I paid $22 for the dress, and I swear it looks brand new. Great deal!
To me, sustainable fashion is using what’s in my closet as much and as long as possible, avoiding at all costs garments going to landfill. Especially ones that still look great. Did you know that by wearing a piece of clothing 50 times instead of five (the fast fashion average), you reduce carbon emissions by 400 percent per year, per garment?
So, I’m wearing my new dress with my (also) new, made in USA maternity tights from Storq.com and pre-challenge (unethically made) favorites from my ever so modest closet. Namely, my very favorite fall scarf (DSW 2012) that goes with everything, a bag my husband bought me (Coach 2012) and impulse purchased booties (Steve Madden 2009). If it’s already in my closet, I make sure I rock it. Bump or no bump!
I don’t normally use filters on pictures but I figured Houston could use a little extra fall spirit created by one. And I happen to think little eco-baby on the way looks really cute in this light :)
How are you showing off what’s already in your closet this fall?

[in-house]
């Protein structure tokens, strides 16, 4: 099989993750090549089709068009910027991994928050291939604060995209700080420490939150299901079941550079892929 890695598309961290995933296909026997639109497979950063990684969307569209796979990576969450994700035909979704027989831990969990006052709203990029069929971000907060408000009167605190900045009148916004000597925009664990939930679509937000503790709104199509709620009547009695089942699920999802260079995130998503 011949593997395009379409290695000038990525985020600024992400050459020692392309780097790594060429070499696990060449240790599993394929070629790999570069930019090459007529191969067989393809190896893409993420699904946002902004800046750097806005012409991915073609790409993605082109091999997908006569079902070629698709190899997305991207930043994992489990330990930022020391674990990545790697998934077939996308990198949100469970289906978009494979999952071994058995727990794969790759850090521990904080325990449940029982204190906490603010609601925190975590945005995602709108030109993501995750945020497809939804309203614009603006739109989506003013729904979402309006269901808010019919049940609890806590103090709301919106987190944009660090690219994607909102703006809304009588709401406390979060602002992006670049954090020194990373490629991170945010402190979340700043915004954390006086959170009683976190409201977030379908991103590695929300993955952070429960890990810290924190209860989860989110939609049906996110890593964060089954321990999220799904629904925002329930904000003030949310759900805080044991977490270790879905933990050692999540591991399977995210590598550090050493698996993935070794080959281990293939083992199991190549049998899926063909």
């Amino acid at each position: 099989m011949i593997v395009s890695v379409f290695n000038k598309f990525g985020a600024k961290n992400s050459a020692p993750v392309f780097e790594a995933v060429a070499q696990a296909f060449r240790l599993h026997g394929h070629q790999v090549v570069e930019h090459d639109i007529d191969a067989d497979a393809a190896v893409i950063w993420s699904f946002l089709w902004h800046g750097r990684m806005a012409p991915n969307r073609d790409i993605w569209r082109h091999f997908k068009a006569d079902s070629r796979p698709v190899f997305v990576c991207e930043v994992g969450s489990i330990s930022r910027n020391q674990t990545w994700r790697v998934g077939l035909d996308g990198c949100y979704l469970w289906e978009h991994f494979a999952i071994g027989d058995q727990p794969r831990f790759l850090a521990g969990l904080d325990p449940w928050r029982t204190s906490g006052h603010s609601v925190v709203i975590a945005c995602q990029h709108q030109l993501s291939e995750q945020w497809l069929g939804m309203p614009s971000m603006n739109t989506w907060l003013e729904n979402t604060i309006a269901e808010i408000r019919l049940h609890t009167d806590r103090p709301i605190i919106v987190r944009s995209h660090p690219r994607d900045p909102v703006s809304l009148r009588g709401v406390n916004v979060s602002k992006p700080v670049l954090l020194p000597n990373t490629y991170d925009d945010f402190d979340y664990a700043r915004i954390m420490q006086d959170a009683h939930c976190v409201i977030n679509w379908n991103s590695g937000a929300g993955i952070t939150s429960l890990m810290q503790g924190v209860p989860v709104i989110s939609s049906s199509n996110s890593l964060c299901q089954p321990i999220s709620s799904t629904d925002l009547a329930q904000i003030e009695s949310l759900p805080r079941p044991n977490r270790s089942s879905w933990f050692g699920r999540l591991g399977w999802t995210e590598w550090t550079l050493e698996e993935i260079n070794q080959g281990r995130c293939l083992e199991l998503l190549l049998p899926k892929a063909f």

I believe most bloggers write in order to inspire change, share important information or simply to brighten someone’s day with an uplifting post. As for me, you all know I write with the hopes that my posts will inspire readers and friends to make easy, eco-friendly changes in their lives. No one has to be perfect, but surely there are things all of us can improve upon.
The most exciting thing when you’re a blogger is when someone finds you in this cyber universe and let’s you know that they enjoy what you’re writing about! Awesomely, The Alliance of Americans for America (aoafa.com) approached me a while ago and asked if they could write an article about me and my efforts towards green-living and buying made in USA on their blog. Of course I said “YES!”.
“Every single one of us is faced with making thousands of decisions every day. But what if instead of going through the motions, you made conscious choices – even the smallest changes – to positively impact the economy and the environment?“
YES! They certainly “got it”. I was super excited to read what they wrote because even though their site evolves around American manufacturing and bringing jobs home, they talked quite a bit about the environmental aspects of my blog too, like how I aim to buy ethically made, zero waste products and how I believe we all can make simple changes to live more sustainably. Another YES!
“Houston-based lifestyle blogger, Anna, decided to create made right (here), a website detailing her journey committing to these choices. In January of 2014, Anna realized she’d had enough of America’s overconsumption of cheaply and unethically made goods. She began The Not Made in China Challenge, swearing off all products manufactured in China, and vowing to buy eco-friendly, ethical, zero-waste, and American-made products whenever possible.”